- Rob Taylor, MD, MTSA Medical Director, and physician consultant, Sumner Regional Medical Center
- Stace Dollar (’03), CRNA, Central Kentucky Anesthesia
- Dana Stoneking, Ultrasound Application Specialist, Tenvision, LLC
These MTSA students were a vital part of the team:
- Katie Allen, SRNA from Nashville
- Lindsay Camp, SRNA from Plano, Texas
- Amelia Hughes, SRNA from Lawrenceburg, Tenn.
- Bliss Runnels, SRNA from Nashville
- Hailey Rutledge, SRNA from Memphis
- Jordan Timothy, SRNA from Chattanooga, Tenn.
- Tanesha Young, SRNA from Clarksville, Tenn.
A Student’s Perspective
“This was the first medical mission trip I’ve ever taken abroad,” said Camp, who is scheduled to graduate in November. “The equipment and conditions were much different than in the U.S., which was good experience in how to improvise with what you have.
“In addition, the language barrier was a challenge because translators would only be there during the pre-op. Once we took the patient back to the OR, we had to use non-verbal communication to help them, especially pediatrics. We would do the best we could and hope our expression made them feel as comfortable as possible,” she said.
Camp expressed amazement at how hard some patients had to work to get there for the opportunity to be seen by the team: “We had one case where a 20-year-old had a fungal infection on his hands and feet since he was a year old. He hadn’t been able to walk his entire life. So his mom carried him and helped transport him via bus to the hospital where he had to sleep overnight on a mattress on the floor because he couldn’t been seen right away.”
Along with their work in the OR, MTSA students spent four days teaching assessment skills to a group of hospital nurses, using stethoscopes. According to Camp, each of them facilitated one day of teaching, which included planning the day’s lesson based on the nurses’ knowledge deficits. Then they guided the nurses on what to do with the results of their patient assessments.
The team also included a sonographer, Dana Stoneking, who held three sessions with the medical staff at the hospital using the ultrasound machine donated by MTSA. In addition, Tenvision donated an ultrasound machine to Visitation Hospital in the Nippes region, and Stoneking provided training to their midwives and doctors.
These two MTSA students are grinning ear-to-ear behind masks as they care for two newborns.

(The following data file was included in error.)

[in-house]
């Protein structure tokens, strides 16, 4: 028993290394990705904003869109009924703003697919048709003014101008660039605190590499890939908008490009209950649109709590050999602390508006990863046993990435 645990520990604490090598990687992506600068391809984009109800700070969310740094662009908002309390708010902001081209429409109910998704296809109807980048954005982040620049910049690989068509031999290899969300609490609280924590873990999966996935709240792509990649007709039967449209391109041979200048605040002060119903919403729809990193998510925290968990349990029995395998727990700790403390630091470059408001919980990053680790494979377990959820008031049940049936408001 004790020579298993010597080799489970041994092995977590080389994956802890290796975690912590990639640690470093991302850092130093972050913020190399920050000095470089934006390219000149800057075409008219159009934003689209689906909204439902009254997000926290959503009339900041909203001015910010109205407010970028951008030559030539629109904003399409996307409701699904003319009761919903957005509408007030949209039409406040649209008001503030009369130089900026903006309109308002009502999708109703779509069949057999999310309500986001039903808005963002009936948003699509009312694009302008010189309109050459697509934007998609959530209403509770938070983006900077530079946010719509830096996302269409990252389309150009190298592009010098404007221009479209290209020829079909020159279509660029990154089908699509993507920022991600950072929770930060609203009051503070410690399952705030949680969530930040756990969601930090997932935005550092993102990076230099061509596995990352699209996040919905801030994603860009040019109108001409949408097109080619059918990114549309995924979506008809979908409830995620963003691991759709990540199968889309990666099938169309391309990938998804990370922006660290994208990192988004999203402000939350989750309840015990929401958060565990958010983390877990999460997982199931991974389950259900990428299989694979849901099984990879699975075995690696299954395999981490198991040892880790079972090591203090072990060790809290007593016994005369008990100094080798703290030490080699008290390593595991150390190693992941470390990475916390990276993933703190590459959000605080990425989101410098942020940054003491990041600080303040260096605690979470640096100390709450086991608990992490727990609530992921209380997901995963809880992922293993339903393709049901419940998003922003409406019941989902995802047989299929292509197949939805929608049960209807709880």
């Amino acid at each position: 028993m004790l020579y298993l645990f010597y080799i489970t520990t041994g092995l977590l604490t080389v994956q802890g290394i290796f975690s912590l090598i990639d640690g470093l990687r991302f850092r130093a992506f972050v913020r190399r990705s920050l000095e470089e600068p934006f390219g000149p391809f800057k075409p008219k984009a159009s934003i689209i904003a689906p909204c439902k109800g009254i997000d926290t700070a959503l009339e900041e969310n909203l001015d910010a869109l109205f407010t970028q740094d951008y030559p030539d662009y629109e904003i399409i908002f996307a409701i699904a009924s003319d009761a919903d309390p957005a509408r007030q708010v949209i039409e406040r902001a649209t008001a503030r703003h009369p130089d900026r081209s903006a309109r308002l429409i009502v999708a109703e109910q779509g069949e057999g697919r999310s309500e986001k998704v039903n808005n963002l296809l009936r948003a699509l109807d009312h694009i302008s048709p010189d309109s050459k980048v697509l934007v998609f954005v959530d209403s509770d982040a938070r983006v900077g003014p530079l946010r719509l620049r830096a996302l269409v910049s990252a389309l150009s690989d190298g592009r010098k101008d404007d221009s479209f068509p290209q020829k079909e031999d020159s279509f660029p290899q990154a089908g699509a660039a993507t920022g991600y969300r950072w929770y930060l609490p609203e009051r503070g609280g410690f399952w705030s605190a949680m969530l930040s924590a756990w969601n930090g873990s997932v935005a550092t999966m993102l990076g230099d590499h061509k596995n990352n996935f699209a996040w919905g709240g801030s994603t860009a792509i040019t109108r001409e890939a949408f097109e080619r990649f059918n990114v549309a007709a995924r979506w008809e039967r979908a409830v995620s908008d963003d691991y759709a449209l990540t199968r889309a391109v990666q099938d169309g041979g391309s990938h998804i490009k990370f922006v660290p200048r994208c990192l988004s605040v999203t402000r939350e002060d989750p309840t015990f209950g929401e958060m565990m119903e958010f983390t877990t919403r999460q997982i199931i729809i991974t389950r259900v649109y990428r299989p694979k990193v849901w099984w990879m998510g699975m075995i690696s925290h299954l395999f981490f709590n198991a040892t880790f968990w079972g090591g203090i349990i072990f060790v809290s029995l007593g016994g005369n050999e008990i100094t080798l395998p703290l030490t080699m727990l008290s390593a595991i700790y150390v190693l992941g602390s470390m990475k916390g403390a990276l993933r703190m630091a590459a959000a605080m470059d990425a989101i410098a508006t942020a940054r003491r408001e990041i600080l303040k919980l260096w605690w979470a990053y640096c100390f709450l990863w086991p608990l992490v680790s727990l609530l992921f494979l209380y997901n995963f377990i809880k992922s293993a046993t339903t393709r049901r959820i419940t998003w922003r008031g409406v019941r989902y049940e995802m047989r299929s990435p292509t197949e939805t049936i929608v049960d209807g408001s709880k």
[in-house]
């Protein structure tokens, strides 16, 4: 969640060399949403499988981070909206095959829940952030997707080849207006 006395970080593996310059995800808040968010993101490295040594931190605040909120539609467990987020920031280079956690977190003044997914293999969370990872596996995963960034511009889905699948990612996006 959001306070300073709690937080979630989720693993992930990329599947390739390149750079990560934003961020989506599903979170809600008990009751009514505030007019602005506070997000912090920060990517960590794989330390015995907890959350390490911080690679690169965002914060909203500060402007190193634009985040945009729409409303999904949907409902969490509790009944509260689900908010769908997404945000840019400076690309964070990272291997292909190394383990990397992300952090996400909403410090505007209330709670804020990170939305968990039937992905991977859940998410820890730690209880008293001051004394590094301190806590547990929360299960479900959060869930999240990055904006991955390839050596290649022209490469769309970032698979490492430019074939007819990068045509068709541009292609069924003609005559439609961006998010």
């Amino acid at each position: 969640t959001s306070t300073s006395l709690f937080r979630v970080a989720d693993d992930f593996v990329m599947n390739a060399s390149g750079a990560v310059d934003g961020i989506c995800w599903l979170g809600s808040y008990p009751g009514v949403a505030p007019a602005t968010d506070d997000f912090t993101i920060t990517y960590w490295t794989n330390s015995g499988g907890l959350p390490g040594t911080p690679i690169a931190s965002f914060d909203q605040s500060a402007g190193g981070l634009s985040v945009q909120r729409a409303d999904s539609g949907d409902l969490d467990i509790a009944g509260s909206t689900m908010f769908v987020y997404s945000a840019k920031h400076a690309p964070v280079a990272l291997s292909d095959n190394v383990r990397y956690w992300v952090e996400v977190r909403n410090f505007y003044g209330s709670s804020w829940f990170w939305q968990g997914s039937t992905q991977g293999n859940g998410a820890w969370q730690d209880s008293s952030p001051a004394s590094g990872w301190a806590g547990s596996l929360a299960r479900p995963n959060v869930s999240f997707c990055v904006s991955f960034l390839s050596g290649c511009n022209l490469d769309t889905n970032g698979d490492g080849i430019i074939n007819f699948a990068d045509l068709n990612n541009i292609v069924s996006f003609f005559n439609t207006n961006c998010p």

A CRNA’s Perspective
This was also Dollar’s first mission trip. He served as one of the instructors that taught students and provided pain management and regional anesthesia for the surgical cases, which involved many reconstructions and radical repairs.
“It was amazing—a truly eye-opening experience for me personally,” Dollar said. “One case, in particular, was a 1-year-old who had a large mass under his right arm. He was unable to lift his arm because of the weight. The surgery we performed to remove the mass will change his life forever.”
Dollar said he is already planning to participate in future mission trips. “I’m really looking forward to next year. I’d recommend it to anyone who has never experienced it before.”
Embodying MTSA’s Mission
Hulin praised members of the Touching Hands group, including Drs. Jeffrey Gelfand and Anthony Smith. He also showed appreciation for Dr. Taylor and Dollar, who were both “vital to our efforts, spending time and providing continuing education for our students.
“I’m so proud to say the MTSA students who participated in this mission trip exceeded everyone’s expectations and were a joy to work with,” Hulin said. “The surgical team said it was the best anesthesia care they’ve ever had on any mission trip and that the students pitched in at every turn—even outside of their anesthesia duties by circulating in the OR and scrubbing-in on cases to make sure we could take care of as many people as possible.
“It was an honor to be a part of the trip and witness a team that helped raise the level of care to a higher, international standard. They truly embodied our mission to reflect Christ in anesthesia education,” Hulin added.
Those interested in supporting this year’s mission trip are urged to make a donation at any time. Additionally, MTSA will host its 4th annual Mission & Awards Gala on Thursday, May 4. Proceeds from the event benefit missions in both Haiti and local communities. For more information, visit www.mtsa.edu/donate.
Haiti is the poorest country in the Western Hemisphere, with 80% of its 10 million inhabitants living under the poverty line. In 2010, a massive earthquake struck near Port-au-Prince. And just two weeks prior to the MTSA mission team’s arrival, Hurricane Matthew caused widespread devastation along the country’s southwestern coast.
Acute Surgical Pain Management Fellowship receives five-year approval from COA
Call for applications to begin this spring
As previously announced, MTSA and the American Association of Nurse Anesthetists (AANA) have partnered to offer a postgraduate Acute Surgical Pain Management Fellowship (ASPMF) beginning this summer. The objective of this new certificate program, a component of the AANA Pain Management Curriculum, is to advance the knowledge and skills of Certified Registered Nurse Anesthetists (CRNAs) in acute surgical pain management and prepare them to help meet the growing need for this evidence-based approach in the United States.